A More Positive Way to Think About Productivity

Signing up to co-author a book has revealed a new twist in my dysfunctional relationship with productivity. With an MBA and a 30-year career in pharmaceutical marketing, its not surprising that I take a bottom-line approach to self assessment.  My self worth monitor is calculating 24/7, measuring what I produce and achieve on a particular day.  Makes it hard to pause for a soul satisfying conversation. I have stuff to do.

I know better. I came of age as the budding self-esteem movement was shooting its roots deep into our culture. I go to church every Sunday. I know God’s love is unconditional. There is nothing I can do to earn it. But come Monday morning, the warm blanket of love I feel on Sunday is ripped off by some inner evil house mother from a Dicken’s novel. 

But I’m making progress. I even kept panic at bay (mostly) after spending a summer with few “billable” hours (I am a consultant).  During this “downtime,” I started a side-hustle, one with uncertain rewards. I was asked by an amazing Nigerian asylee friend named Edafe Okporo to co-author a book on making America a more welcoming place. While the project was born out of our mutual work with asylum seekers, the book is about building bridges between all people and creating a more compassionate society.

You would think that book writing would be a perfect way to soothe a scorecard obsessed person like myself. After all, you can count the words, the pages, the chapters. In the corporate parlance of SMART goals, writing is highly specific and measurable. Two pages today, Five pages yesterday.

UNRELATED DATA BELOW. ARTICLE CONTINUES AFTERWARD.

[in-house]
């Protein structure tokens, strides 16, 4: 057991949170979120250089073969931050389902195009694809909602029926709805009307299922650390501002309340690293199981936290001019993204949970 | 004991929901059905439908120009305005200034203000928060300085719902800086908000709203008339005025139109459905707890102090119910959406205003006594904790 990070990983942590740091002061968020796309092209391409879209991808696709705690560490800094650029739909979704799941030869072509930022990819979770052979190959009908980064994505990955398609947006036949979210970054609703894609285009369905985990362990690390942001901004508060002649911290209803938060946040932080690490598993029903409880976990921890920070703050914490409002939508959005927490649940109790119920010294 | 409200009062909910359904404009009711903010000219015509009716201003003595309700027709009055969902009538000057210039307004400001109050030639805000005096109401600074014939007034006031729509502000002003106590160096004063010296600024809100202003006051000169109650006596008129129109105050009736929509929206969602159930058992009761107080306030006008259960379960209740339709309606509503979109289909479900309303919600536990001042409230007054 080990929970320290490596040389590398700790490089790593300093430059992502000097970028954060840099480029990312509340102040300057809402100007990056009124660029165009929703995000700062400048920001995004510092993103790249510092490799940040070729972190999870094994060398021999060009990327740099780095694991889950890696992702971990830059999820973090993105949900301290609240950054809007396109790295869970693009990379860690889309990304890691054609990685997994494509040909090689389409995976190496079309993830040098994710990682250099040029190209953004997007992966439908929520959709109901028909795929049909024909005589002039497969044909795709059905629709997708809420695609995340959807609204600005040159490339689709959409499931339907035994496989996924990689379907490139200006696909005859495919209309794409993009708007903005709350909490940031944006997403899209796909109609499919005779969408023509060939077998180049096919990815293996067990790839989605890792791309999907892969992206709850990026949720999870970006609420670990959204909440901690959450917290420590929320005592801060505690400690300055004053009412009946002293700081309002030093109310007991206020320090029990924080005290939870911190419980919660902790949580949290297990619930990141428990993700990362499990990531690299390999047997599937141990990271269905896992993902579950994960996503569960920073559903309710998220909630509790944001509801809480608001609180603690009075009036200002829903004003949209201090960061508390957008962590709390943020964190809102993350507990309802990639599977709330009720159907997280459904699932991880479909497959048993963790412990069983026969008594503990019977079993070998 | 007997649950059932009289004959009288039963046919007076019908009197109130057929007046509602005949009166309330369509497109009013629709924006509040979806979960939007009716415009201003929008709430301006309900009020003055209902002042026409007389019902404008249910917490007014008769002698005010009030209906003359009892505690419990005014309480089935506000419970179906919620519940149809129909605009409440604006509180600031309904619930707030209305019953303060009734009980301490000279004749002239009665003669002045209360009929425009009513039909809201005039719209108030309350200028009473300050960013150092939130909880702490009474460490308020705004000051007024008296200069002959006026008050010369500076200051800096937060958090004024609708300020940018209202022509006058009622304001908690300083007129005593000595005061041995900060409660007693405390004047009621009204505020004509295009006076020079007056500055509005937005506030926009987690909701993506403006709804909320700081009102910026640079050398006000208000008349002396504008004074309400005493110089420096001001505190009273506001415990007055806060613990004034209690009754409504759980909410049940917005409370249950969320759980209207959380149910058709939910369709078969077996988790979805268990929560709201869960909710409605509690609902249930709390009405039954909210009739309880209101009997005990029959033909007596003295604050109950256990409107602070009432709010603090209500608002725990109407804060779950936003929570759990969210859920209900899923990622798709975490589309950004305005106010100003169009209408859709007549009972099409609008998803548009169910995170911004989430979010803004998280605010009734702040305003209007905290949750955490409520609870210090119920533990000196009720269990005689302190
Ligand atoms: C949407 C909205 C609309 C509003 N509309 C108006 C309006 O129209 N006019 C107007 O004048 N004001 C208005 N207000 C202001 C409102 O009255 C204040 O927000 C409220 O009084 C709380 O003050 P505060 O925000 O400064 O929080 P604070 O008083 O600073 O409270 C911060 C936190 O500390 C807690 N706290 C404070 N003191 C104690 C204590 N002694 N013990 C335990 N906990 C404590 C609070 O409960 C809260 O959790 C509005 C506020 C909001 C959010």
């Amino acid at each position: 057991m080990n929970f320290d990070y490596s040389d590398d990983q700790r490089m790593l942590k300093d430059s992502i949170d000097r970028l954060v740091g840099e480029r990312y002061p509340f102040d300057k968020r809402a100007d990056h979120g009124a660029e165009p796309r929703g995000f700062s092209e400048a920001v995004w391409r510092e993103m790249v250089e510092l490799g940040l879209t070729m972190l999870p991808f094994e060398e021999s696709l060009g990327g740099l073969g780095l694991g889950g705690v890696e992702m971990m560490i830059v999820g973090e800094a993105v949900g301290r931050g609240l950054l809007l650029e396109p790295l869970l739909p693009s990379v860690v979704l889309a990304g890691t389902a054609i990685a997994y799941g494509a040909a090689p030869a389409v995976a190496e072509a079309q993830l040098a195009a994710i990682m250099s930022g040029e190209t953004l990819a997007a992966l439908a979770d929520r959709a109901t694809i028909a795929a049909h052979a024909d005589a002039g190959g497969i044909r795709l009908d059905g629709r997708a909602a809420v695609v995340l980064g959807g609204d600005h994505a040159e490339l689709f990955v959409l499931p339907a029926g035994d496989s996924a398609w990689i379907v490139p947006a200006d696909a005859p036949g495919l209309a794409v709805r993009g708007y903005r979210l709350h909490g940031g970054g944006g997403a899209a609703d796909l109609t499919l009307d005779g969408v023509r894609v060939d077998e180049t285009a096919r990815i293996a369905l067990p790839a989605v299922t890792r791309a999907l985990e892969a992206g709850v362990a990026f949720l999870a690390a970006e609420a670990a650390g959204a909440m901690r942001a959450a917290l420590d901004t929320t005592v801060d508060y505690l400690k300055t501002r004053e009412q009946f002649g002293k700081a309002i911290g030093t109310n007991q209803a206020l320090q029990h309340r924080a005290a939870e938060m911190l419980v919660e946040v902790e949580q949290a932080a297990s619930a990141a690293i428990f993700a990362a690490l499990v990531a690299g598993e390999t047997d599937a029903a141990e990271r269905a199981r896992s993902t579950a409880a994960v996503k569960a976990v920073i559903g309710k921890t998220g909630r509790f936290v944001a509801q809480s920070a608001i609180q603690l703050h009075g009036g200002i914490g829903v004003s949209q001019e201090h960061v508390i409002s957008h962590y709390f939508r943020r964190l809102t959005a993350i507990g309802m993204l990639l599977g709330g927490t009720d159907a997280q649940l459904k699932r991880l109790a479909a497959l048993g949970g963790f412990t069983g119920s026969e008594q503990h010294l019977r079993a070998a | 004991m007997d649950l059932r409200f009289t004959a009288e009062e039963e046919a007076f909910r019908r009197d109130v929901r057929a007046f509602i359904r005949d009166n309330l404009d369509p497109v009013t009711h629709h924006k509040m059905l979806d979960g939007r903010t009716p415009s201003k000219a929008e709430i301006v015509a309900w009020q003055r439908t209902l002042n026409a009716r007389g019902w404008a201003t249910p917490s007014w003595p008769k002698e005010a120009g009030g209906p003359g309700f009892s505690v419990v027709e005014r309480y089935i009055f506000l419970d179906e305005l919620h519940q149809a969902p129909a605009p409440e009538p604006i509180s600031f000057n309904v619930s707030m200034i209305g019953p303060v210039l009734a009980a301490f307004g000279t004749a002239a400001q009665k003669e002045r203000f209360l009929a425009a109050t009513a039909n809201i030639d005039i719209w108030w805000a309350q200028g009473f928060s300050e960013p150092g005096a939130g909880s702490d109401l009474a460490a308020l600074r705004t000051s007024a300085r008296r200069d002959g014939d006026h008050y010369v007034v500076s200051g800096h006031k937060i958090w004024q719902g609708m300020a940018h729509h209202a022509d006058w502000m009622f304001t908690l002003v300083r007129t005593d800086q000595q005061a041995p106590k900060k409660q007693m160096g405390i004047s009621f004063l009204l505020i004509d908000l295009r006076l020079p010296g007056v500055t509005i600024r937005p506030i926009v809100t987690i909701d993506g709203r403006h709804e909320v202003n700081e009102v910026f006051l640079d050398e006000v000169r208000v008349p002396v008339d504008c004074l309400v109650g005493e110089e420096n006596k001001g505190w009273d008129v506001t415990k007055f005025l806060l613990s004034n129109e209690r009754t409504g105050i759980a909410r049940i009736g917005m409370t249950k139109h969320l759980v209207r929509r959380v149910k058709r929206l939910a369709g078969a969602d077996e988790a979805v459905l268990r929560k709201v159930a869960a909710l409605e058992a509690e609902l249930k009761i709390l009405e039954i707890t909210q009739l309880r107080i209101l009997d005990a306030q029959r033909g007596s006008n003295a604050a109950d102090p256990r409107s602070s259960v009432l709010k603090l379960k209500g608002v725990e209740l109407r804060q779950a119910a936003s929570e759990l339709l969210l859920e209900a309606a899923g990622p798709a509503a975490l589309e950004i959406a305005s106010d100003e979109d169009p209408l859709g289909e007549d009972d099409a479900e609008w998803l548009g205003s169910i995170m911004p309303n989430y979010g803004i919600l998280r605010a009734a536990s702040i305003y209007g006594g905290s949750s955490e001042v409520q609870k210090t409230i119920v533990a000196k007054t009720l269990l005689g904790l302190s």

But then came the unfortunate twist. Writing involves throwing out half of what you write. You go to bed thinking you nailed that early childhood scene only to wake up the next day to think, holy crap, is English really my first language?

As ideas form on the page, I can tell, they are already goners. In the perverted calculus of my mind, there will be no checkmark at the end of the day. Then self-doubt spreads like spilled coffee inching its way across the table in search of something to ruin. Before I can dab it up, a jagged muddy stain mars my confidence. The evil inner house mother returns and I think, “Writing my first book at age 60? Most writers have been writing for decades! All I have done is short blog posts, colorful powerpoint decks and marketing plans. No wonder I have to throw out half of what I write!”

But then I ran across the words of the best selling author Tea Obreht in a TIME magazine interview about the drafts she put aside before hitting on her next book. She said, “I threw 1,400 pages in the trash. It felt like failure a lot. But then I realized it was just a different way of measuring progress, that I was opening doors and realizing there was nothing in the room and then closing those doors and continuing down the hallway.”

My “empty rooms” take the form of tangential ideas that ping-pong around in my frontal lobe like a crazy asteroid. I must pin down the death star on paper before it blows up my ability to concentrate like some innocent planet. Once committed to the page, I can leave the idea behind. What Tea Obreht made me realize is that rather than being annoyed at the “wasted” time capturing the thought, I should be grateful for the rejected idea’s role in helping me move forward.  

One thing that does not help me move forward is my crazy decades old self worth monitor. Its incessant buzzing yanks my attention inward. I miss the life going on in front of me. Time to kick that outmoded device to the curb for recycling. Time to be more grateful for just being able to write a page.